He felt he was right to instruct me thusly.  After all, his mask was hereditary, like the buckteeth or insanity often seen bestowed upon the privileged, or on royalty in particular.  I guess by then, age 25 or so, I should have learned to never leave the house without a mask or the majority opinion well in mind, thus securing my place amongst the obscure.  But something kicked within me, and it wasn't Sir Knowsalot's love child.  It was rage at being told to play dead.  It was my not-so-inner jackass that braced its feet and brayed "Kiss my hairy cruppers!!"

Twenty years later, I say aloud I don't wish to be obscure.  The obscure turned on Capote's gas years ago, failed to light it and don't yet realize they're dead from the neck up.  F--k obscurity and f--k the attorney who told me to play dumb.

Friday, February 4, 2011

I'm Blaming Julia Childs...

Today I bought, rather, my beloved bought an 18" strand of lovely rosy cultured pearls for me for Valentine's Day.  Only he doesn't know it yet.  He'll notice them eventually, at some point before Valentine's Day and I'll tell him that's what he got me and gosh, aren't they beautiful, and doesn't he have fabulous taste, and aren't they just what I wanted?  He's so smart.  I love him for letting me do this thing over and over again.

But, so it IS Julia Child's fault, all of this.  The pearls, I mean.  Yup.  I just yesterday watched "Julie & Julia" and there she was with her pearls, and then Julie Powell had to get pearls. Well, then I had to get pearls.  It's all very logical.

I love the way they grace my collar bone, skimming my neck line, and make me fall in love with my truest Self again after such a long absence of hardly recognizing I even exist.  I realize, once again, that I'm no grunge babe, no hippie maven, and goth ain't never been my thang.  I've always been the kind of girl - - who'm I kidding, I'm nearly 47 - - I'm a string-of-pearls-kind-of-woman.

Any one of you who really know me would agree.  Of course, I swear like a pirate, I work at a dirty job as a landscaper, and I can throw back booze with the best of the louts.  But at my core, at the end of the day, no one considers me one of the guys or even one of the "gals" probably.  Sadly.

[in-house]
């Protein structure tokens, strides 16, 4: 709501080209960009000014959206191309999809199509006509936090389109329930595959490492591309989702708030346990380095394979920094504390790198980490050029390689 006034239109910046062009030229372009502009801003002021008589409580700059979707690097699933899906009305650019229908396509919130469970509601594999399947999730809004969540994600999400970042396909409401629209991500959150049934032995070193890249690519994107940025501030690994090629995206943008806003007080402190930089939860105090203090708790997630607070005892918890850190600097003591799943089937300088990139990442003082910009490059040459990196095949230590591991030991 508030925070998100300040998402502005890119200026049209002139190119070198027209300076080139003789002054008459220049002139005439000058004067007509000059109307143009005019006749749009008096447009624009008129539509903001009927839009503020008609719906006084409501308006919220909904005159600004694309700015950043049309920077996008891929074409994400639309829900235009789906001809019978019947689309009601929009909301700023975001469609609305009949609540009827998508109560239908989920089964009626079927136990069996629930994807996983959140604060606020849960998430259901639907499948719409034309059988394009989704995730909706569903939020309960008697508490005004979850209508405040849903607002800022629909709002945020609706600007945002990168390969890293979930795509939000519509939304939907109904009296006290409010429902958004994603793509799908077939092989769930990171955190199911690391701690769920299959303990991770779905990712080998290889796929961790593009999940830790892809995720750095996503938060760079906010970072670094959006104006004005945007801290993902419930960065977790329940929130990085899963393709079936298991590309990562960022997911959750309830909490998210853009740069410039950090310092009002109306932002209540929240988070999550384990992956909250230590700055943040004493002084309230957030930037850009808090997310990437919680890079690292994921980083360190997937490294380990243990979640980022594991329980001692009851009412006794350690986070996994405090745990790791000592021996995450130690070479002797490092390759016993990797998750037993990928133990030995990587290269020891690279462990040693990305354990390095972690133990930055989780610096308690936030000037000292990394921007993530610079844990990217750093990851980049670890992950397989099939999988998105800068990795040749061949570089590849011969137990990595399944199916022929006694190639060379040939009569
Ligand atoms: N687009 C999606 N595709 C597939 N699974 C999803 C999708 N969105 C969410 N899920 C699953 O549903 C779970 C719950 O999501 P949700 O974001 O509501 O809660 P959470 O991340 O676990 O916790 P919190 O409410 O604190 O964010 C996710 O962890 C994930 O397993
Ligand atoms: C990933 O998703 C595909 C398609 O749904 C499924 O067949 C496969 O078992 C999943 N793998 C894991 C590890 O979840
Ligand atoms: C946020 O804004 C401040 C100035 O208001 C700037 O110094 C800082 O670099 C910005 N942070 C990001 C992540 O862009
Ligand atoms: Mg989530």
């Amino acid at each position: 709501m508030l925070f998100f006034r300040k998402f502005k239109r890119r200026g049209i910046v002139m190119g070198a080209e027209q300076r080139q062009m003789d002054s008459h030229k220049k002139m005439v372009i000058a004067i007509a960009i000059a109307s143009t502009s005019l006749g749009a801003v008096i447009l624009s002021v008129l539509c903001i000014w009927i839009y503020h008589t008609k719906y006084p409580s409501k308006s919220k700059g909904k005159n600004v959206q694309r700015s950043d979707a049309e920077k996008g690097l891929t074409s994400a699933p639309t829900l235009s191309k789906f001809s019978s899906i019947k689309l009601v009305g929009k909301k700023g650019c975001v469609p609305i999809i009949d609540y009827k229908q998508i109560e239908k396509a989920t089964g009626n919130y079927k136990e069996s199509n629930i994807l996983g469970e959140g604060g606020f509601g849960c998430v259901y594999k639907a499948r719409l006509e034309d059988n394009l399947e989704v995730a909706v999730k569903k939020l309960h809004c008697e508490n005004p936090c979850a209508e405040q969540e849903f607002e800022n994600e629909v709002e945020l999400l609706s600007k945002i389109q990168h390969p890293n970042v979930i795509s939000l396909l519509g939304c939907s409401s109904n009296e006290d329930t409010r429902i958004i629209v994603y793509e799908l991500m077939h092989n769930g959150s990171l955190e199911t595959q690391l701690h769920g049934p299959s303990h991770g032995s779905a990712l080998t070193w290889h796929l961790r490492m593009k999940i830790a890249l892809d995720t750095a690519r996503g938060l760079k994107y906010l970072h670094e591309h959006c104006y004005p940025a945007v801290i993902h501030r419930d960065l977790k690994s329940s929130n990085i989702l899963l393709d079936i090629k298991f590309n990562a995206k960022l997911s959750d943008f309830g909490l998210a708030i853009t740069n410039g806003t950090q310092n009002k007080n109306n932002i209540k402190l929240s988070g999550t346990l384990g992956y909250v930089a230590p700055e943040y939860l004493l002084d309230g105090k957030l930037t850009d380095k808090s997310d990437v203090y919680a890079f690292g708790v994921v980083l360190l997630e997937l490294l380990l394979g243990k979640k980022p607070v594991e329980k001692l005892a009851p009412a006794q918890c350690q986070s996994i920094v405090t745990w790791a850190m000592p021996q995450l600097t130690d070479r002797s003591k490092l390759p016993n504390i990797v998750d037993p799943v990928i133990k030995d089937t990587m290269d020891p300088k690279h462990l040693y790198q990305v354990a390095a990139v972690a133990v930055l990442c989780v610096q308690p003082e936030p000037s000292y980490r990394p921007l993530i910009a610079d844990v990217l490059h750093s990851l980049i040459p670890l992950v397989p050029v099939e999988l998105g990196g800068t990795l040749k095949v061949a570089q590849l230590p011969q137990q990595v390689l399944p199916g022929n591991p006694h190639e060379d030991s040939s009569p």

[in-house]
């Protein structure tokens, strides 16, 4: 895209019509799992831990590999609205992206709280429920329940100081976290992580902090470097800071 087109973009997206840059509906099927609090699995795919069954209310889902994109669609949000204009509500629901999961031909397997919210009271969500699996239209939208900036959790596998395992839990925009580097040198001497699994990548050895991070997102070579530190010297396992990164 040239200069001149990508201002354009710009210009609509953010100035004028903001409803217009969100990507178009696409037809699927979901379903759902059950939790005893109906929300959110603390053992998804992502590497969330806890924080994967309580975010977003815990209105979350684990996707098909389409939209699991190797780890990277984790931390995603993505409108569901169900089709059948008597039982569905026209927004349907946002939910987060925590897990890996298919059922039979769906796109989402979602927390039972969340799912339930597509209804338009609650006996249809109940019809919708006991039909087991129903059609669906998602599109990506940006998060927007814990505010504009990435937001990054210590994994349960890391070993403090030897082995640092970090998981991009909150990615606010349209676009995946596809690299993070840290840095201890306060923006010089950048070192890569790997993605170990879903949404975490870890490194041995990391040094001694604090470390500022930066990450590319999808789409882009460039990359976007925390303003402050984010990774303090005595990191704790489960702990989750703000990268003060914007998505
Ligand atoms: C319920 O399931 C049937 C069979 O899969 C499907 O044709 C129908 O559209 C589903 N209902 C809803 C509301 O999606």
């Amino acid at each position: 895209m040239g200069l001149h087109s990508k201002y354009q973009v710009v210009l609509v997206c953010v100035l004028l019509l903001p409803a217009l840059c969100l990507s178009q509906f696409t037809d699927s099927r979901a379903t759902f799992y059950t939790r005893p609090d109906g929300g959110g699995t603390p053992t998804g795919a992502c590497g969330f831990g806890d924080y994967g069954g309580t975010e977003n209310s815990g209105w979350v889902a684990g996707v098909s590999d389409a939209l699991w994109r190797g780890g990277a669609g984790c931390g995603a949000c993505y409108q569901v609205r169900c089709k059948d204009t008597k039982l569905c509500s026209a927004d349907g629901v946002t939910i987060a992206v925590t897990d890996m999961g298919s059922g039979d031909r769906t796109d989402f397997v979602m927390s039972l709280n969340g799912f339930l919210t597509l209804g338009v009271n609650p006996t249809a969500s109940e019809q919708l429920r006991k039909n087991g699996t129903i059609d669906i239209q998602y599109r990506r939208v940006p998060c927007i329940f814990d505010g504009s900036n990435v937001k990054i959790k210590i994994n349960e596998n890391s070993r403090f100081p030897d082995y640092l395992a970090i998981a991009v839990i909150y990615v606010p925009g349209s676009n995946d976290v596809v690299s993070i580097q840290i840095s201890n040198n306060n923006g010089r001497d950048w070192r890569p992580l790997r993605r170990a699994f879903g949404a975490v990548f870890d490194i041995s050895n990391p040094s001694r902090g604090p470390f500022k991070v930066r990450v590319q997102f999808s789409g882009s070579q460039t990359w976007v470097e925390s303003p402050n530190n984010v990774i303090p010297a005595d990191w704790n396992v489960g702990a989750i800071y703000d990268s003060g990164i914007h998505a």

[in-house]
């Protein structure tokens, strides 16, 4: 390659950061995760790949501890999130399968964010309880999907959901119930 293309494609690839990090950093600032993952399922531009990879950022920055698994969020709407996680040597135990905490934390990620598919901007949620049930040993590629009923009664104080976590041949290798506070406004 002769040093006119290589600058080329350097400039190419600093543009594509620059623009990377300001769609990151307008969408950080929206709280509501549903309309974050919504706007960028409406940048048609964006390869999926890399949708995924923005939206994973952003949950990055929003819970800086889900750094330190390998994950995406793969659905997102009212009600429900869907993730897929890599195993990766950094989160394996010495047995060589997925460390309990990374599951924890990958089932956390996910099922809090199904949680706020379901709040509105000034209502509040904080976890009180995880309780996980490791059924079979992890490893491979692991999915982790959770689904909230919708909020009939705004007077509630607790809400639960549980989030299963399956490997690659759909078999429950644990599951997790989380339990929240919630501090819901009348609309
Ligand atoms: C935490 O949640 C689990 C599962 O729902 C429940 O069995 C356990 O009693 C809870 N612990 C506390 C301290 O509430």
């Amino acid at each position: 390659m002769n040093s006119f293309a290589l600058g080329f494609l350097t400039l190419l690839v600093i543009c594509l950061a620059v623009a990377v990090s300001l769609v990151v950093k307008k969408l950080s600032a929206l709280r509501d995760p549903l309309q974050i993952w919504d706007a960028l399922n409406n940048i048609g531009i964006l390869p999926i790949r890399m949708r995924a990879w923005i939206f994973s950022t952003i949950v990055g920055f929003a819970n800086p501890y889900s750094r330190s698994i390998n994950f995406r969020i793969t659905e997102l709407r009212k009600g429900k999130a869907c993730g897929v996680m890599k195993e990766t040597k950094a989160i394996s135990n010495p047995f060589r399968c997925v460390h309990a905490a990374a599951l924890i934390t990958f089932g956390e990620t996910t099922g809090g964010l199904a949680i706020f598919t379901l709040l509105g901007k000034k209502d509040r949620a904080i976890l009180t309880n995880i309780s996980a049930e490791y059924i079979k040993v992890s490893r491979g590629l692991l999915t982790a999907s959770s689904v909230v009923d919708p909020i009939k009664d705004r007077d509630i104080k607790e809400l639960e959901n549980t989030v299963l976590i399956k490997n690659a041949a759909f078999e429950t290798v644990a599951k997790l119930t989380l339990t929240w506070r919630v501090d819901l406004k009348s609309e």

I not long ago related a story to an old, dear friend of mine where I'd sworn viciously in front of my new co-workers and how they'd been so shocked and how my boss had laughed so hard, seemingly in shock, tickled to death that I'd said something so vulgar.  My friend replied, "Well, Toni, it was like the princess swore."  I felt frankly stunned when he said that.

I chalk this "princess" estimation up to not having enough intuition or his bullshit-o-meter being on the fritz.  It makes me think of a story I heard a while ago about Mary Travers of Peter, Paul & Mary.  Peter spoke in an interview about her, saying how a review spoke of her cat-like movements on stage while she performed and that she had read that and laughed out loud about it.  He went on to explain how nervous she was on stage, giving her these twitchy habits and making her move jerkily when she sang that others misread as "cat-like."  She was glad, however, that the reviewer found her cat-like movements appealing, even sexy, but it was utterly by mistake that they occurred at all.  It gave her credibility where she felt vulnerability.

My "princess" personna?  It, too, is false, but I daresay it has afforded me more protection and credibility than I could adequately measure over these many years.

Tuesday, February 1, 2011

Serendipity + Synchronicity + Supercalifragalisticexpialidociousality

Serendipity + Synchronicity + Supercalifragalisticexpialidociousality...  Put them together and what have you got?
"It would happen that I've quite fortunately discovered I'm not only vastly brilliant, but I'm hiding behind my delicate beauty to allow you to feel like less of an ignoramus in my presence."
Isn't that delightful?

I love language, its nuances, difficulties and stickiness.  Much to my beloved's chagrin, I adore finding and pointing out typos and poor language uses in signs and printed media, on television in the weather reports and such.  And, it's not because I'm a pain-in-the-ass-know-it-all, though some would choose to differ.  I find it comforting that I'm not the only person with her hands on the wrongs keys for a solid five minutes of typing without looking up from the text [insert woman screaming obscenities at the top of her lungs] or dangling this or that grammatical element by its dipthong.

So I'll just admit it:  I read the dictionary and encyclopedias when the moods strikes.  I am, in fact,one of "those" people.  I'll go to look up one thing and end up reading through all of the E's or whatever.  It's sad, I know.

Our Mom's most famous saying, after "Go out and play before I kill you all," was "Look it up."  She just simply didn't have the time to help each and every one of her seven children with every definition and explanation and still get dinner on the table.  As annoying as this was for us at the time, this latter directive came to be an invaluable tool in molding my personality to be an utterly independent researcher. As for the former directive?  Let's just say I still know when to make a graceful exit.